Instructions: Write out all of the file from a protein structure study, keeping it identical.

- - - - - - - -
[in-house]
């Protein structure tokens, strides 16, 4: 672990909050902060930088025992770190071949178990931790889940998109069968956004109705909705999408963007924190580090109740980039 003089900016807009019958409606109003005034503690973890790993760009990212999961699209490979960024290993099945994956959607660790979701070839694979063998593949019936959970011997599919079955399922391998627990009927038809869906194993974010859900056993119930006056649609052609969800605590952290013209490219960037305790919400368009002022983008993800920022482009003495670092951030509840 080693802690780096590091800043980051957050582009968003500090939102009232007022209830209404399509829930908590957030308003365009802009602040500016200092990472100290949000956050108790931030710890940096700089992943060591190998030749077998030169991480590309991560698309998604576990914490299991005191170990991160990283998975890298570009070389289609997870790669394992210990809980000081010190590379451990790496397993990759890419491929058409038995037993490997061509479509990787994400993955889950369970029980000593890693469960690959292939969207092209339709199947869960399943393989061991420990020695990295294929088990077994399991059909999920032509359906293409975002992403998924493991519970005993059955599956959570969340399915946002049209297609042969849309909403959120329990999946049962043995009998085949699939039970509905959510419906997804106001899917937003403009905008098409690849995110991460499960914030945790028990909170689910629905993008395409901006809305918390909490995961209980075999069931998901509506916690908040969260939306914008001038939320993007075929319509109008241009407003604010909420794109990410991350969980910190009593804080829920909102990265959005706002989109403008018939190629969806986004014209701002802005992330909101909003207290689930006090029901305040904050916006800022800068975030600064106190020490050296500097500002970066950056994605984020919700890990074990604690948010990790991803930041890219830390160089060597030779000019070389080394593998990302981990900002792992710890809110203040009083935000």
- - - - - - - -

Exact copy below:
[in-house]
């Protein structure tokens, strides 16, 4: 672990909050902060930088025992770190071949178990931790889940998109069968956004109705909705999408963007924190580090109740980039 003089900016807009019958409606109003005034503690973890790993760009990212999961699209490979960024290993099945994956959607660790979701070839694979063998593949019936959970011997599919079955399922391998627990009927038809869906194993974010859900056993119930006056649609052609969800605590952290013209490219960037305790919400368009002022983008993800920022482009003495670092951030509840 080693802690780096590091800043980051957050582009968003500090939102009232007022209830209404399509829930908590957030308003365009802009602040500016200092990472100290949000956050108790931030710890940096700089992943060591190998030749077998030169991480590309991560698309998604576990914490299991005191170990991160990283998975890298570009070389289609997870790669394992210990809980000081010190590379451990790496397993990759890419491929058409038995037993490997061509479509990787994400993955889950369970029980000593890693469960690959292939969207092209339709199947869960399943393989061991420990020695990295294929088990077994399991059909999920032509359906293409975002992403998924493991519970005993059955599956959570969340399915946002049209297609042969849309909403959120329990999946049962043995009998085949699939039970509905959510419906997804106001899917937003403009905008098409690849995110991460499960914030945790028990909170689910629905993008395409901006809305918390909490995961209980075999069931998901509506916690908040969260939306914008001038939320993007075929319509109008241009407003604010909420794109990410991350969980910190009593804080829920909102990265959005706002989109403008018939190629969806986004014209701002802005992330909101909003207290689930006090029901305040904050916006800022800068975030600064106190020490050296500097500002970066950056994605984020919700890990074990604690948010990790991803930041890219830390160089060597030779000019070389080394593998990302981990900002792992710890809110203040009083935000």